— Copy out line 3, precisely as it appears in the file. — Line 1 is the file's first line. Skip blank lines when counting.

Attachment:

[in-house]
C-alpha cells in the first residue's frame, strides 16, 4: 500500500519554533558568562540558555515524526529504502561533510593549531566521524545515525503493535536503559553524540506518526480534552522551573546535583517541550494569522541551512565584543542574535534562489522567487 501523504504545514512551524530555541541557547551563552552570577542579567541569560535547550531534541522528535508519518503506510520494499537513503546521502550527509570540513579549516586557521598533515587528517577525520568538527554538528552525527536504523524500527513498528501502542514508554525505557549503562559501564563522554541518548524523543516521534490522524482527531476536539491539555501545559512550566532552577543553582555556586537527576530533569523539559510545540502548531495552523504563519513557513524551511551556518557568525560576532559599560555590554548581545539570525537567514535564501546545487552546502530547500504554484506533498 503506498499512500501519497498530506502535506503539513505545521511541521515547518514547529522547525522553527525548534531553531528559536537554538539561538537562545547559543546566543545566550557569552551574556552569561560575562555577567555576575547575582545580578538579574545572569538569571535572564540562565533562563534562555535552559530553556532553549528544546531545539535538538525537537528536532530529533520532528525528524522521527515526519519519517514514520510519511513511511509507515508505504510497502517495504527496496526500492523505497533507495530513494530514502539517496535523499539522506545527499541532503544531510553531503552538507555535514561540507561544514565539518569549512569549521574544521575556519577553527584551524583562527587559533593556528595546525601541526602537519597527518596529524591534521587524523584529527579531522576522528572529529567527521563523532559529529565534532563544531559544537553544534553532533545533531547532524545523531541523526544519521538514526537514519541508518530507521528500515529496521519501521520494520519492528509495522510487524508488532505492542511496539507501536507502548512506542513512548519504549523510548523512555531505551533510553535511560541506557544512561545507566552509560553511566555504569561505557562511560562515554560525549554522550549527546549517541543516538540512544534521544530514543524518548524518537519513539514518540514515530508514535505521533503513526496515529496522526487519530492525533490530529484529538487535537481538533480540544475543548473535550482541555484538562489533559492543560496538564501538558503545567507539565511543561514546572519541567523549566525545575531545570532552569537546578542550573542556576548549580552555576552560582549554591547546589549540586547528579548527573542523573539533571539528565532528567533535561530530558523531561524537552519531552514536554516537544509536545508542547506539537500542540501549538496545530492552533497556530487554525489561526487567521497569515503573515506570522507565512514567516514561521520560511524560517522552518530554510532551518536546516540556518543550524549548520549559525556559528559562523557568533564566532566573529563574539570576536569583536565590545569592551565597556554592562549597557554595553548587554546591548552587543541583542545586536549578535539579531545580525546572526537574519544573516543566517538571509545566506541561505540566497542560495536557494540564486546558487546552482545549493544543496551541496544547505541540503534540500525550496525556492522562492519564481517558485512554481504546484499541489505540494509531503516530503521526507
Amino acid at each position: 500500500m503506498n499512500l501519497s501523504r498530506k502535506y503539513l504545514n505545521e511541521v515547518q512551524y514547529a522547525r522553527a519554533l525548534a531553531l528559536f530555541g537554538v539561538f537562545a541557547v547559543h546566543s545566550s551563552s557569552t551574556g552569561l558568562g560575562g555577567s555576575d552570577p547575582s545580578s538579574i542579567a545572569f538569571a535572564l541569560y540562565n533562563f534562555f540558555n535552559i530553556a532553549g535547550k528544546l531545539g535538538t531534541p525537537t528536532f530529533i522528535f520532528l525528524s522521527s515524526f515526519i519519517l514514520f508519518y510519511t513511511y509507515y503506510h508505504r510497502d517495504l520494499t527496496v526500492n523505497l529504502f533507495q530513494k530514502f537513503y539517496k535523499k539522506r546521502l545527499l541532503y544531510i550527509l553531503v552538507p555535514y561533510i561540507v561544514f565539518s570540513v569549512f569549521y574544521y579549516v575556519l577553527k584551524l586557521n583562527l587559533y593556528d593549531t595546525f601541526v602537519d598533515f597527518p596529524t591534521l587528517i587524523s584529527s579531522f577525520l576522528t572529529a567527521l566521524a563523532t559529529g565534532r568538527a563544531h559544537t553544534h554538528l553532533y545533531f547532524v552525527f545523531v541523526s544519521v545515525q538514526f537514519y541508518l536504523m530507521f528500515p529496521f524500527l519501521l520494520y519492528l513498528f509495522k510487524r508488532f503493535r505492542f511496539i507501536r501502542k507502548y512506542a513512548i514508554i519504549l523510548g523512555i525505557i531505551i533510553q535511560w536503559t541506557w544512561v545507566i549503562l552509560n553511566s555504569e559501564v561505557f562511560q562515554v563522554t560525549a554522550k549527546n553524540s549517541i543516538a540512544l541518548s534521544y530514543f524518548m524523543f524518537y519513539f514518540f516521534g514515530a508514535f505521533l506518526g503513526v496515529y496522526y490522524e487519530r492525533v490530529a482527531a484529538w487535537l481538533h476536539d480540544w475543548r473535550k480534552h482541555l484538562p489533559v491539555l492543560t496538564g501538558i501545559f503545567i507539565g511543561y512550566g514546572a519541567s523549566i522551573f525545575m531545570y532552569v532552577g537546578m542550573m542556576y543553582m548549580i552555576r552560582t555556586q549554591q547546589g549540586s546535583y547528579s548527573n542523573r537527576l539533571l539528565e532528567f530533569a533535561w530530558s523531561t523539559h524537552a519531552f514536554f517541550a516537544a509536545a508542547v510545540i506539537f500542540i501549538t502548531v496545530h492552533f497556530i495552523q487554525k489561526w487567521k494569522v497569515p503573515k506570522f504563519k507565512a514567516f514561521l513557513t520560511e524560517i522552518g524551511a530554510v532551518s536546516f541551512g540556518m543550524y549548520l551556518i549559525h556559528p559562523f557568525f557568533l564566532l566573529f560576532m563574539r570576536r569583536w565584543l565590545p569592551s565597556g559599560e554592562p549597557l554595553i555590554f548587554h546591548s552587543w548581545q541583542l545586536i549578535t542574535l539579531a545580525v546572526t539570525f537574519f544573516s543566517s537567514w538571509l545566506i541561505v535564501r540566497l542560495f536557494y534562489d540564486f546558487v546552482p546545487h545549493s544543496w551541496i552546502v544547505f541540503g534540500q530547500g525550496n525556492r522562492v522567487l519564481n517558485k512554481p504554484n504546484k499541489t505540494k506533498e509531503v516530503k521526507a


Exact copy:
Amino acid at each position: 500500500m503506498n499512500l501519497s501523504r498530506k502535506y503539513l504545514n505545521e511541521v515547518q512551524y514547529a522547525r522553527a519554533l525548534a531553531l528559536f530555541g537554538v539561538f537562545a541557547v547559543h546566543s545566550s551563552s557569552t551574556g552569561l558568562g560575562g555577567s555576575d552570577p547575582s545580578s538579574i542579567a545572569f538569571a535572564l541569560y540562565n533562563f534562555f540558555n535552559i530553556a532553549g535547550k528544546l531545539g535538538t531534541p525537537t528536532f530529533i522528535f520532528l525528524s522521527s515524526f515526519i519519517l514514520f508519518y510519511t513511511y509507515y503506510h508505504r510497502d517495504l520494499t527496496v526500492n523505497l529504502f533507495q530513494k530514502f537513503y539517496k535523499k539522506r546521502l545527499l541532503y544531510i550527509l553531503v552538507p555535514y561533510i561540507v561544514f565539518s570540513v569549512f569549521y574544521y579549516v575556519l577553527k584551524l586557521n583562527l587559533y593556528d593549531t595546525f601541526v602537519d598533515f597527518p596529524t591534521l587528517i587524523s584529527s579531522f577525520l576522528t572529529a567527521l566521524a563523532t559529529g565534532r568538527a563544531h559544537t553544534h554538528l553532533y545533531f547532524v552525527f545523531v541523526s544519521v545515525q538514526f537514519y541508518l536504523m530507521f528500515p529496521f524500527l519501521l520494520y519492528l513498528f509495522k510487524r508488532f503493535r505492542f511496539i507501536r501502542k507502548y512506542a513512548i514508554i519504549l523510548g523512555i525505557i531505551i533510553q535511560w536503559t541506557w544512561v545507566i549503562l552509560n553511566s555504569e559501564v561505557f562511560q562515554v563522554t560525549a554522550k549527546n553524540s549517541i543516538a540512544l541518548s534521544y530514543f524518548m524523543f524518537y519513539f514518540f516521534g514515530a508514535f505521533l506518526g503513526v496515529y496522526y490522524e487519530r492525533v490530529a482527531a484529538w487535537l481538533h476536539d480540544w475543548r473535550k480534552h482541555l484538562p489533559v491539555l492543560t496538564g501538558i501545559f503545567i507539565g511543561y512550566g514546572a519541567s523549566i522551573f525545575m531545570y532552569v532552577g537546578m542550573m542556576y543553582m548549580i552555576r552560582t555556586q549554591q547546589g549540586s546535583y547528579s548527573n542523573r537527576l539533571l539528565e532528567f530533569a533535561w530530558s523531561t523539559h524537552a519531552f514536554f517541550a516537544a509536545a508542547v510545540i506539537f500542540i501549538t502548531v496545530h492552533f497556530i495552523q487554525k489561526w487567521k494569522v497569515p503573515k506570522f504563519k507565512a514567516f514561521l513557513t520560511e524560517i522552518g524551511a530554510v532551518s536546516f541551512g540556518m543550524y549548520l551556518i549559525h556559528p559562523f557568525f557568533l564566532l566573529f560576532m563574539r570576536r569583536w565584543l565590545p569592551s565597556g559599560e554592562p549597557l554595553i555590554f548587554h546591548s552587543w548581545q541583542l545586536i549578535t542574535l539579531a545580525v546572526t539570525f537574519f544573516s543566517s537567514w538571509l545566506i541561505v535564501r540566497l542560495f536557494y534562489d540564486f546558487v546552482p546545487h545549493s544543496w551541496i552546502v544547505f541540503g534540500q530547500g525550496n525556492r522562492v522567487l519564481n517558485k512554481p504554484n504546484k499541489t505540494k506533498e509531503v516530503k521526507a